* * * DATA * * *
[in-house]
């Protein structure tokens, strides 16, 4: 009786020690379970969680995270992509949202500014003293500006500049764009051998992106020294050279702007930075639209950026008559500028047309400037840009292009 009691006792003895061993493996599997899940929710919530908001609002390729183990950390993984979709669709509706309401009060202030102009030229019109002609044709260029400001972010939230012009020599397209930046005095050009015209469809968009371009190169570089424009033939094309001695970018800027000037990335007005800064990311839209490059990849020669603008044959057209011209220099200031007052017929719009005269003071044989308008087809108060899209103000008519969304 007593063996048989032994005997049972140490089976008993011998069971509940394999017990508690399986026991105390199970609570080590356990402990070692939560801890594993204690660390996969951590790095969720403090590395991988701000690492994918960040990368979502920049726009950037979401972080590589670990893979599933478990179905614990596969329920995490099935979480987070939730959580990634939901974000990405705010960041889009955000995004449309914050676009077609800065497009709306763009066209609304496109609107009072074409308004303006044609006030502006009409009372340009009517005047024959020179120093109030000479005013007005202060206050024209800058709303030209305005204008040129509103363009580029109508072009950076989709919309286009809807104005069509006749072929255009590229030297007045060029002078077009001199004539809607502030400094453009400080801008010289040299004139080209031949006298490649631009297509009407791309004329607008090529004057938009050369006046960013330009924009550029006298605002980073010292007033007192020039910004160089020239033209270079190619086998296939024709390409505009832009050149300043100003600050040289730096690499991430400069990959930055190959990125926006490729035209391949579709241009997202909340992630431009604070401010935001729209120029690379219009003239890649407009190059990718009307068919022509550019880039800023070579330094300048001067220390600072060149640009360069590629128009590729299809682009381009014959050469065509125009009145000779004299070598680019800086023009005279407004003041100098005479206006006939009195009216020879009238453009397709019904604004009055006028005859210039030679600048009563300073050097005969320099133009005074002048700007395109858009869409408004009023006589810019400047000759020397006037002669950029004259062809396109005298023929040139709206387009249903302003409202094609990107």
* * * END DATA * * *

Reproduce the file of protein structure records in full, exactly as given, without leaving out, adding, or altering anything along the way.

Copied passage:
[in-house]
């Protein structure tokens, strides 16, 4: 009786020690379970969680995270992509949202500014003293500006500049764009051998992106020294050279702007930075639209950026008559500028047309400037840009292009 009691006792003895061993493996599997899940929710919530908001609002390729183990950390993984979709669709509706309401009060202030102009030229019109002609044709260029400001972010939230012009020599397209930046005095050009015209469809968009371009190169570089424009033939094309001695970018800027000037990335007005800064990311839209490059990849020669603008044959057209011209220099200031007052017929719009005269003071044989308008087809108060899209103000008519969304 007593063996048989032994005997049972140490089976008993011998069971509940394999017990508690399986026991105390199970609570080590356990402990070692939560801890594993204690660390996969951590790095969720403090590395991988701000690492994918960040990368979502920049726009950037979401972080590589670990893979599933478990179905614990596969329920995490099935979480987070939730959580990634939901974000990405705010960041889009955000995004449309914050676009077609800065497009709306763009066209609304496109609107009072074409308004303006044609006030502006009409009372340009009517005047024959020179120093109030000479005013007005202060206050024209800058709303030209305005204008040129509103363009580029109508072009950076989709919309286009809807104005069509006749072929255009590229030297007045060029002078077009001199004539809607502030400094453009400080801008010289040299004139080209031949006298490649631009297509009407791309004329607008090529004057938009050369006046960013330009924009550029006298605002980073010292007033007192020039910004160089020239033209270079190619086998296939024709390409505009832009050149300043100003600050040289730096690499991430400069990959930055190959990125926006490729035209391949579709241009997202909340992630431009604070401010935001729209120029690379219009003239890649407009190059990718009307068919022509550019880039800023070579330094300048001067220390600072060149640009360069590629128009590729299809682009381009014959050469065509125009009145000779004299070598680019800086023009005279407004003041100098005479206006006939009195009216020879009238453009397709019904604004009055006028005859210039030679600048009563300073050097005969320099133009005074002048700007395109858009869409408004009023006589810019400047000759020397006037002669950029004259062809396109005298023929040139709206387009249903302003409202094609990107």